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Smoke Signals

Friday July 27, 2018 Published in Smoke Signals

Police elusive on fire call problems

I read with interest in today’s CIN that a similar question to one I posed about phone calls to the police about the Raromart fire was put to the police spokesperson. He gave a very elusive answer.

There may indeed have been a “deluge” of calls made by others on the main road, but at least three calls were made by residents in the house right next to the fire. They made their independent calls as soon as they spotted the fire. One could assume that being so close, they would most likely have been the very first to ring the 999 emergency number. As previously mentioned, there was no response, so one of the family rode his bike down to the police station and made the report to their front desk in person. If, as claimed by the police spokesperson, there was a deluge of calls which flooded the poor guy at the call centre, all this would have happened after the preliminary failed calls by the three family residents. A simple check of the phone records would establish what time the first calls came in, and from which particular mobile phone, and what time the call centre operator actually responded, and activated the alarm. If he responded to the call from the police station desk, then he was already far too late. My own suspicion is that no-one was on station to take those first calls.

TOO MUCH TRAFFIC

The huge number of tourists and visitors from the Pa Enua on the island becomes clearly evident when you try to cross the main road by the Beachcomber between 8am and 9am on a weekday morning. It takes a very long time to find a gap in the traffic There are way too many vehicles for an island the size of Rarotonga and the deteriorating state of our roads shows that our infrastructure simply can’t handle it. The back road is in a disgraceful state, particularly on the western and southern sides of the island. All we get is patchy repair work, that very quickly fails, leaving even more potholes for long-suffering motorists to drive into.

PRICE HIKES

 

Does anyone monitor the prices charged for produce at the Punanga Nui market? It seems that inflation has suddenly hit some of the fresh produce. Maybe it has something to do with the number of tourists and other visitors currently on the island, but it isn’t fair. On the same subject, who monitors prices in the supermarkets, where the cost of some things often goes up with no explanation? Recently the cost of a container of a certain 500g yoghurt went up by a dollar. No word on why. It can’t have been freight costs because the price of aviation fuel hadn’t risen, as far as I know. Then there’s the other problem of no prices marked on some goods in the supermarkets. So who is to say whether or not the cost is correct or fair?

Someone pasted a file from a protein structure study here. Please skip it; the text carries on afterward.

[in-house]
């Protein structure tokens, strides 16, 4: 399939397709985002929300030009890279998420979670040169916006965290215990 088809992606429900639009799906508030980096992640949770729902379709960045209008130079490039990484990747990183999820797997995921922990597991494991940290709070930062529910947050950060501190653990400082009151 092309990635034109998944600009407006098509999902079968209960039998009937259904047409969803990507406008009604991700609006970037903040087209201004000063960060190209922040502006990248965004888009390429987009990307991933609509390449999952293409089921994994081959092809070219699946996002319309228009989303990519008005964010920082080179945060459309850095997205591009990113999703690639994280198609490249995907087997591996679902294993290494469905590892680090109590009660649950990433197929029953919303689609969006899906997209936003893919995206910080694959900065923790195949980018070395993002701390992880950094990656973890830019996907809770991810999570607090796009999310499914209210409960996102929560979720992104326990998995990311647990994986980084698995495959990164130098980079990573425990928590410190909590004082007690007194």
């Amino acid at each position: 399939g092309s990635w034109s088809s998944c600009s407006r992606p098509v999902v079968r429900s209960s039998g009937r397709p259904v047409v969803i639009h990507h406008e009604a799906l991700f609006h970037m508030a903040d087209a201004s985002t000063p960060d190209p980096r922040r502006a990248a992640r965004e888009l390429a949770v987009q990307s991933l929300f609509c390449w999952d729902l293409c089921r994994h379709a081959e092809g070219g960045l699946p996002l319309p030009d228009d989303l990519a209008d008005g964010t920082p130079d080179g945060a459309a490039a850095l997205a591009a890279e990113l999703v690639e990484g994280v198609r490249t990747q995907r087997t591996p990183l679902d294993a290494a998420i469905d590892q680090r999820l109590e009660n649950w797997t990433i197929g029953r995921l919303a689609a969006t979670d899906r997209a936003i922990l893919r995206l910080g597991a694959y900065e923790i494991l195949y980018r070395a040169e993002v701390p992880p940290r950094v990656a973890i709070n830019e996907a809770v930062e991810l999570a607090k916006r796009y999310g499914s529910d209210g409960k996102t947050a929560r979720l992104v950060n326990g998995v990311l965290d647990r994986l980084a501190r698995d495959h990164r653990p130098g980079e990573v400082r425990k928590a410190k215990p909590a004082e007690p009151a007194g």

I read with interest in today’s CIN that a similar question to one I posed about phone calls to the police about the Raromart fire was put to the police spokesperson. He gave a very elusive answer.

There may indeed have been a “deluge” of calls made by others on the main road, but at least three calls were made by residents in the house right next to the fire. They made their independent calls as soon as they spotted the fire. One could assume that being so close, they would most likely have been the very first to ring the 999 emergency number. As previously mentioned, there was no response, so one of the family rode his bike down to the police station and made the report to their front desk in person. If, as claimed by the police spokesperson, there was a deluge of calls which flooded the poor guy at the call centre, all this would have happened after the preliminary failed calls by the three family residents. A simple check of the phone records would establish what time the first calls came in, and from which particular mobile phone, and what time the call centre operator actually responded, and activated the alarm. If he responded to the call from the police station desk, then he was already far too late. My own suspicion is that no-one was on station to take those first calls.

TOO MUCH TRAFFIC

The huge number of tourists and visitors from the Pa Enua on the island becomes clearly evident when you try to cross the main road by the Beachcomber between 8am and 9am on a weekday morning. It takes a very long time to find a gap in the traffic There are way too many vehicles for an island the size of Rarotonga and the deteriorating state of our roads shows that our infrastructure simply can’t handle it. The back road is in a disgraceful state, particularly on the western and southern sides of the island. All we get is patchy repair work, that very quickly fails, leaving even more potholes for long-suffering motorists to drive into.

PRICE HIKES

Does anyone monitor the prices charged for produce at the Punanga Nui market? It seems that inflation has suddenly hit some of the fresh produce. Maybe it has something to do with the number of tourists and other visitors currently on the island, but it isn’t fair. On the same subject, who monitors prices in the supermarkets, where the cost of some things often goes up with no explanation? Recently the cost of a container of a certain 500g yoghurt went up by a dollar. No word on why. It can’t have been freight costs because the price of aviation fuel hadn’t risen, as far as I know. Then there’s the other problem of no prices marked on some goods in the supermarkets. So who is to say whether or not the cost is correct or fair?